Ariel: Social choice and fair division share a common goal: aggregating individuals’ possibly conflicting preferences in a way that achieves a desirable outcome. However, the two settings are quite different, in that fair division is typically concerned with the properties of each individual’s allocation, and the fairness axioms we discussed earlier hold for each individual separately; whereas in the classic social choice setting, individuals specify their preferences over a typically unstructured space of societal outcomes. Typically, methods developed in one of the two fields should not be directly applied to the other. That said, some extensions — such as voting over combinatorial domains, and fair division with externalities — bring the two fields closer together, and their relation is explored in detail by Fleurbaey and Maniquet (2011).

As an aside (since you asked specifically about non-manipulable rules), non-manipulable fair division schemes are quite common (see, e.g., Chen et al., 2013), but we do not know how to achieve non-manipulability (a.k.a. strategyproofness) in computational voting theory. The Gibbard-Satterthwaite Theorem rules out the existence of “reasonable” voting rules that cannot be manipulated. A point that came up in your interview with Toby Walsh is that some voting rules are worst-case hard to manipulate (with respect to some formulations of the manipulation problem). However, I am more pessimistic than Toby about the degree to which such results actually provide a barrier against manipulation, and, indeed, almost a decade of work on designing voting rules that are computationally hard to manipulate on average has so far produced only negative results (see, e.g., Mossel and Racz, 2012).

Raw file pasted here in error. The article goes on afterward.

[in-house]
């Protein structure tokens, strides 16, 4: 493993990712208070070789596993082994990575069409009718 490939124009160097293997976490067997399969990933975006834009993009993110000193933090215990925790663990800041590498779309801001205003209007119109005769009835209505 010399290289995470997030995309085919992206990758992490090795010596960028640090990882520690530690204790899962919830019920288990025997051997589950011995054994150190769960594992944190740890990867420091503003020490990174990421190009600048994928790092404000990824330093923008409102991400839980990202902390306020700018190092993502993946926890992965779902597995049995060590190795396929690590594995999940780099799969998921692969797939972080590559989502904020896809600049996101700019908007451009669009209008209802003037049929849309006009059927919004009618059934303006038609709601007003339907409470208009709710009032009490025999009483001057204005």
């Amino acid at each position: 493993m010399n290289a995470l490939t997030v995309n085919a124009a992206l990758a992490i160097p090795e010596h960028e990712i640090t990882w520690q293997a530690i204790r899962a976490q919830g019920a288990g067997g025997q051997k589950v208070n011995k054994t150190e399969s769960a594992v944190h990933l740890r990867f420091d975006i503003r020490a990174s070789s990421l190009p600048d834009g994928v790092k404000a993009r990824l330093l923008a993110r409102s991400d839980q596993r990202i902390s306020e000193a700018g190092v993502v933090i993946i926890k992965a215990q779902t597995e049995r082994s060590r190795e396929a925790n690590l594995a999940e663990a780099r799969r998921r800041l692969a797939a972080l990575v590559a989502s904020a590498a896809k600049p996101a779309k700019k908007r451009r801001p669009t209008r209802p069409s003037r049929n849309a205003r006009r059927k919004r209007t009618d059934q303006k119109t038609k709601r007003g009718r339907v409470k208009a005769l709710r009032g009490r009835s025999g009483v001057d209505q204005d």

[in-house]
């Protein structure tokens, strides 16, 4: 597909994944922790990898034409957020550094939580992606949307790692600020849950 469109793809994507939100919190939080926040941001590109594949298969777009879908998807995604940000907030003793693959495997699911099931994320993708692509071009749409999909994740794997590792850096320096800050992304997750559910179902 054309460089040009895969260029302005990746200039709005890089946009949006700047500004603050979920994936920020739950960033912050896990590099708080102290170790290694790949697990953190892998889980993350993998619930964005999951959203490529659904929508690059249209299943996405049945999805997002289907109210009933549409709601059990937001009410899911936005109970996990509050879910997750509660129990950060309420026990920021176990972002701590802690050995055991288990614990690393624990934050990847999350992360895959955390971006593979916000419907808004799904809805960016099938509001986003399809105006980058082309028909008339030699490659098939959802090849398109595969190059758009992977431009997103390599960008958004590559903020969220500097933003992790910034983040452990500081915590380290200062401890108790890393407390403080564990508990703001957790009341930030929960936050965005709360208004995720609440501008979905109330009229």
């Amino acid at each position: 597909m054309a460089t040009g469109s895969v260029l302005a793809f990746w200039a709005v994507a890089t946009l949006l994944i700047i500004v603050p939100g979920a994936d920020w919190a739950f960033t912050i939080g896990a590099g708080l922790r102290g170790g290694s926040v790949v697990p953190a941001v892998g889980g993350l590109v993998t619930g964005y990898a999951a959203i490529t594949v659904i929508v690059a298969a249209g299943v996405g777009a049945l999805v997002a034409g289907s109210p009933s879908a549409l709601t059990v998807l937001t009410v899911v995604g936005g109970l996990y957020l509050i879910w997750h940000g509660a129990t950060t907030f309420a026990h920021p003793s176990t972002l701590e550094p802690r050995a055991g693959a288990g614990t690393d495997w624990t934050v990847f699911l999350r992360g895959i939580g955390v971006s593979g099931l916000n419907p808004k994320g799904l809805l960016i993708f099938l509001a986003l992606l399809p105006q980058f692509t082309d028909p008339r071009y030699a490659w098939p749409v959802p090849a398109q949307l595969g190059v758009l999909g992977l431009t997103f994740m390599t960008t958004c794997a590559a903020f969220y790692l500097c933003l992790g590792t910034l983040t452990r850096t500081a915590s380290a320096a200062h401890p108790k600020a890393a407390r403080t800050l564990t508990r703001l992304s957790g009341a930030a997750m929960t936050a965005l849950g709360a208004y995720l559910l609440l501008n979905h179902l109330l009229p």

Luke: What kinds of progress in fair division theory or voting theory do you expect or not-expect in the next 15 years? E.g. you seem pessimistic about finding non-manipulable “reasonable” voting rules. What else are you pessimistic or optimistic about?